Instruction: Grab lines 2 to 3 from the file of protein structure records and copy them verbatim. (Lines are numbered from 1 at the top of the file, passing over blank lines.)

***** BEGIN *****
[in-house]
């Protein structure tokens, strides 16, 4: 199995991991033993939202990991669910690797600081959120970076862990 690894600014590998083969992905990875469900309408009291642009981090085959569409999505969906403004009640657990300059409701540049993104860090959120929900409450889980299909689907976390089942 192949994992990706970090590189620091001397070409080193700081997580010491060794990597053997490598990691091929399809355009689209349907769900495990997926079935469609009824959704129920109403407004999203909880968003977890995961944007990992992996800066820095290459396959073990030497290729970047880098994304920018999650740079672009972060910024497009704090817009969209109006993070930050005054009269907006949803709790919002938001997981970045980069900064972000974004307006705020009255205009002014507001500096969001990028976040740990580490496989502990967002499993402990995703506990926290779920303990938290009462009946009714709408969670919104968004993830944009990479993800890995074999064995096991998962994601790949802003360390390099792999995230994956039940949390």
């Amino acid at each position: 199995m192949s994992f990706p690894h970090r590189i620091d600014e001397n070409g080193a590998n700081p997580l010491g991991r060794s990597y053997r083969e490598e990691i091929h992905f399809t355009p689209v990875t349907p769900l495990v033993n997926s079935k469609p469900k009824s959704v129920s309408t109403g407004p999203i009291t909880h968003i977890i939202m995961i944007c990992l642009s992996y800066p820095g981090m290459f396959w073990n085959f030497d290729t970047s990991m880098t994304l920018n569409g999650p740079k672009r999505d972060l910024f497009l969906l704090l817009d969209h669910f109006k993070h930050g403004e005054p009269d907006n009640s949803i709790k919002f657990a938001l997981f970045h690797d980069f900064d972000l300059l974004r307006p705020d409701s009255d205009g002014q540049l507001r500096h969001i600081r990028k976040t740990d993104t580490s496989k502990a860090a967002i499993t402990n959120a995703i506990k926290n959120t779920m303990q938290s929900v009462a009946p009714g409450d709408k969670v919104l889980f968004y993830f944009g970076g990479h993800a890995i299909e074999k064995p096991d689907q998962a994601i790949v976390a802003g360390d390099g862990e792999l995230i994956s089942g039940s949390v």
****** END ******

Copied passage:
């Protein structure tokens, strides 16, 4: 199995991991033993939202990991669910690797600081959120970076862990 690894600014590998083969992905990875469900309408009291642009981090085959569409999505969906403004009640657990300059409701540049993104860090959120929900409450889980299909689907976390089942 192949994992990706970090590189620091001397070409080193700081997580010491060794990597053997490598990691091929399809355009689209349907769900495990997926079935469609009824959704129920109403407004999203909880968003977890995961944007990992992996800066820095290459396959073990030497290729970047880098994304920018999650740079672009972060910024497009704090817009969209109006993070930050005054009269907006949803709790919002938001997981970045980069900064972000974004307006705020009255205009002014507001500096969001990028976040740990580490496989502990967002499993402990995703506990926290779920303990938290009462009946009714709408969670919104968004993830944009990479993800890995074999064995096991998962994601790949802003360390390099792999995230994956039940949390």
């Amino acid at each position: 199995m192949s994992f990706p690894h970090r590189i620091d600014e001397n070409g080193a590998n700081p997580l010491g991991r060794s990597y053997r083969e490598e990691i091929h992905f399809t355009p689209v990875t349907p769900l495990v033993n997926s079935k469609p469900k009824s959704v129920s309408t109403g407004p999203i009291t909880h968003i977890i939202m995961i944007c990992l642009s992996y800066p820095g981090m290459f396959w073990n085959f030497d290729t970047s990991m880098t994304l920018n569409g999650p740079k672009r999505d972060l910024f497009l969906l704090l817009d969209h669910f109006k993070h930050g403004e005054p009269d907006n009640s949803i709790k919002f657990a938001l997981f970045h690797d980069f900064d972000l300059l974004r307006p705020d409701s009255d205009g002014q540049l507001r500096h969001i600081r990028k976040t740990d993104t580490s496989k502990a860090a967002i499993t402990n959120a995703i506990k926290n959120t779920m303990q938290s929900v009462a009946p009714g409450d709408k969670v919104l889980f968004y993830f944009g970076g990479h993800a890995i299909e074999k064995p096991d689907q998962a994601i790949v976390a802003g360390d390099g862990e792999l995230i994956s089942g039940s949390v």